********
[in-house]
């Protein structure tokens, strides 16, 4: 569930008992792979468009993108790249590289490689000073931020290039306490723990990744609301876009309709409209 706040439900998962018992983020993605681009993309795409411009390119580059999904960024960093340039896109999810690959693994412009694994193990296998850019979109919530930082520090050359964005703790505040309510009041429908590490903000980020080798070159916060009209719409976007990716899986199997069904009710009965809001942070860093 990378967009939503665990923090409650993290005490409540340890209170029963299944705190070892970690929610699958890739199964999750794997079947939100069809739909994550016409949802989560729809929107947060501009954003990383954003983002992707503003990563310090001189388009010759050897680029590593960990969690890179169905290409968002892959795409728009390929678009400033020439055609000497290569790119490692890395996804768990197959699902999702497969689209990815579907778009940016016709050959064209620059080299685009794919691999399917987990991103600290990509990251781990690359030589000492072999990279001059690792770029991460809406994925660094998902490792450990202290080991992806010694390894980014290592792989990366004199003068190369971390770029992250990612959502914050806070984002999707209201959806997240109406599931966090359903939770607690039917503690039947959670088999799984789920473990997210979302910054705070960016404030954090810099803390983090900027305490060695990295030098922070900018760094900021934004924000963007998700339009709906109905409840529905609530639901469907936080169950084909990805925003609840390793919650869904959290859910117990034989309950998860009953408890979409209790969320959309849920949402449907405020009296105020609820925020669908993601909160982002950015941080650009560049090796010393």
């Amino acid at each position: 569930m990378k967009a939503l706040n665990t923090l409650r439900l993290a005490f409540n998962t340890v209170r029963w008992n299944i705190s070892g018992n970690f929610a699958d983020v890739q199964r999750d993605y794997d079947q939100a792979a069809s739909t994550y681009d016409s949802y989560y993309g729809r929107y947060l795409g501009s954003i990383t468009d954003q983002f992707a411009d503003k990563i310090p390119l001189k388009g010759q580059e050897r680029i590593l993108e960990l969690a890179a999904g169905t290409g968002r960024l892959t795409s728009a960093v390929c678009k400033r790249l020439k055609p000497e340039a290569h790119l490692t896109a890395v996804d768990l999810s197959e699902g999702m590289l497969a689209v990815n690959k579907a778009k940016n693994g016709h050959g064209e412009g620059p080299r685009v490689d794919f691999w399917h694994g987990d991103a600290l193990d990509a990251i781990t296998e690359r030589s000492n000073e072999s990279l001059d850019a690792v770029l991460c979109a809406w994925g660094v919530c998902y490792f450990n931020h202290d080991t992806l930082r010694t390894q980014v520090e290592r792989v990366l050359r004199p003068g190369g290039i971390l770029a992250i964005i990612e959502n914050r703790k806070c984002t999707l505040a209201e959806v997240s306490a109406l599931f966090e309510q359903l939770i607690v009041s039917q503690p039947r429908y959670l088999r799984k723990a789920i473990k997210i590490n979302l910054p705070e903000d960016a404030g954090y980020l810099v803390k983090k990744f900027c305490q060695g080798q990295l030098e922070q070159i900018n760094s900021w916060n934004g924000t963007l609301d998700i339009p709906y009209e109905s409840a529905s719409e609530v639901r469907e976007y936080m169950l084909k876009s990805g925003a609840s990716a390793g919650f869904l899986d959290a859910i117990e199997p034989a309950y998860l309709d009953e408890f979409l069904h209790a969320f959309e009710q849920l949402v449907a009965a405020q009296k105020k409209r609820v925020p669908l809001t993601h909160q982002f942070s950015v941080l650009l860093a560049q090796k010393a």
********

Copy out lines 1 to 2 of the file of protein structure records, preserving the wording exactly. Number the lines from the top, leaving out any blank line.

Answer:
[in-house]
């Protein structure tokens, strides 16, 4: 569930008992792979468009993108790249590289490689000073931020290039306490723990990744609301876009309709409209 706040439900998962018992983020993605681009993309795409411009390119580059999904960024960093340039896109999810690959693994412009694994193990296998850019979109919530930082520090050359964005703790505040309510009041429908590490903000980020080798070159916060009209719409976007990716899986199997069904009710009965809001942070860093 990378967009939503665990923090409650993290005490409540340890209170029963299944705190070892970690929610699958890739199964999750794997079947939100069809739909994550016409949802989560729809929107947060501009954003990383954003983002992707503003990563310090001189388009010759050897680029590593960990969690890179169905290409968002892959795409728009390929678009400033020439055609000497290569790119490692890395996804768990197959699902999702497969689209990815579907778009940016016709050959064209620059080299685009794919691999399917987990991103600290990509990251781990690359030589000492072999990279001059690792770029991460809406994925660094998902490792450990202290080991992806010694390894980014290592792989990366004199003068190369971390770029992250990612959502914050806070984002999707209201959806997240109406599931966090359903939770607690039917503690039947959670088999799984789920473990997210979302910054705070960016404030954090810099803390983090900027305490060695990295030098922070900018760094900021934004924000963007998700339009709906109905409840529905609530639901469907936080169950084909990805925003609840390793919650869904959290859910117990034989309950998860009953408890979409209790969320959309849920949402449907405020009296105020609820925020669908993601909160982002950015941080650009560049090796010393």